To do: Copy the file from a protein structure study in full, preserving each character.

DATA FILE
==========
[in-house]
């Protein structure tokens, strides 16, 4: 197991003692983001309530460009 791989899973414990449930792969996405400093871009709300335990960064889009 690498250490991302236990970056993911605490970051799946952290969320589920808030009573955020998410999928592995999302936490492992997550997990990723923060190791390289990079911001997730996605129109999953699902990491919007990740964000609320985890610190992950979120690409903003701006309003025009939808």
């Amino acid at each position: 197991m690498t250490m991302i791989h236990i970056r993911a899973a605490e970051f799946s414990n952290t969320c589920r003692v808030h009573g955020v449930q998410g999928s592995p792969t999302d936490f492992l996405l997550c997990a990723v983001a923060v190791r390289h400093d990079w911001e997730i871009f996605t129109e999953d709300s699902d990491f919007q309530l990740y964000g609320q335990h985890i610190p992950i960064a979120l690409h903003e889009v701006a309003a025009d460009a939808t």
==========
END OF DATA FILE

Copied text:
[in-house]
């Protein structure tokens, strides 16, 4: 197991003692983001309530460009 791989899973414990449930792969996405400093871009709300335990960064889009 690498250490991302236990970056993911605490970051799946952290969320589920808030009573955020998410999928592995999302936490492992997550997990990723923060190791390289990079911001997730996605129109999953699902990491919007990740964000609320985890610190992950979120690409903003701006309003025009939808």
């Amino acid at each position: 197991m690498t250490m991302i791989h236990i970056r993911a899973a605490e970051f799946s414990n952290t969320c589920r003692v808030h009573g955020v449930q998410g999928s592995p792969t999302d936490f492992l996405l997550c997990a990723v983001a923060v190791r390289h400093d990079w911001e997730i871009f996605t129109e999953d709300s699902d990491f919007q309530l990740y964000g609320q335990h985890i610190p992950i960064a979120l690409h903003e889009v701006a309003a025009d460009a939808t």